Dogs are being treated for stab wounds because youths are using them as weapons, the RSPCA has said.
The animals are also being treated for injuries such as cigarette burns and broken bones amid an increase in reports of street fighting.
Two-thirds of reports of dogs fighting are linked to young people using them as weapons, the charity says.
Scotland Yard said 719 dangerous dogs were seized in London last year, compared with 43 between 2002 and 2006.
The RSPCA said London was a hotspot for dog fighting.
The charity also identified West Yorkshire, the West Midlands and Merseyside as areas where young people "use dogs to fight and intimidate".
It said incidents of dog fighting had increased more than 10-fold from 2004 - rising from 24 reports to 284 in 2008.
David Grant, of the RSPCA's Harmsworth Animal Hospital in north London, said: "My staff are treating more dogs than ever for fight wounds and injuries sustained as a result of them being kept as status symbols by young people who think having a dog makes them look tough.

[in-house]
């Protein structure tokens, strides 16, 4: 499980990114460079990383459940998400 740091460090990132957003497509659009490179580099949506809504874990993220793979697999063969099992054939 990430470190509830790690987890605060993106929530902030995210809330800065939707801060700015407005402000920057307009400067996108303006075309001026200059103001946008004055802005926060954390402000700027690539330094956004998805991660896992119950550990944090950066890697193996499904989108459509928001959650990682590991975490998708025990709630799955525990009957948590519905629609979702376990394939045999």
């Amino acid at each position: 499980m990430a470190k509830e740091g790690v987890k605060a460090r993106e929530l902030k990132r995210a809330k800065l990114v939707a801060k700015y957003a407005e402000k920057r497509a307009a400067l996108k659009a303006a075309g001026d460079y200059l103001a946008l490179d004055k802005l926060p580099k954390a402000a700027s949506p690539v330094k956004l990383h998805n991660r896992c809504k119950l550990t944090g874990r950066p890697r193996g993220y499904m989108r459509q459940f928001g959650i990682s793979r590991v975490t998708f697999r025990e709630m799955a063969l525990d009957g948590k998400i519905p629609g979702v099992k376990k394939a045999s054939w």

"I've had to treat dogs with stab wounds, broken bones and even cigarette burns to their heads. The torture some of these poor animals have suffered is simply horrific."
Almost 300 seized dogs are being kept in kennels awaiting court proceedings at a cost to the taxpayer of more than £1m a year.
Mr Grant said breeders charge up to £500 for puppies which are then sold to young people with little experience of caring for them.
He said many dogs are soon abandoned by their owners, adding to the large numbers of bull terrier breeds, Rottweilers and mastiffs in animal homes.
Mr Grant said: "These latest figures only prove what the RSPCA's inspectors and animal hospitals have suspected for a long time, that more and more people are using dogs as a means of intimidation."
Supt Julia Pendry said Scotland Yard was "very concerned" about the increase in dog fighting and the use of dogs in anti-social behaviour.
"All dogs, especially certain breeds, need to be properly managed so they do not become aggressive," she said. "Owners have a responsibility to keep their dogs under control."
The maximum penalty for allowing a dog to be dangerously out of control is two year's imprisonment, a fine or both.
The Met has launched a Status Dogs Unit to work with the RSPCA and councils to encourage responsible dog ownership.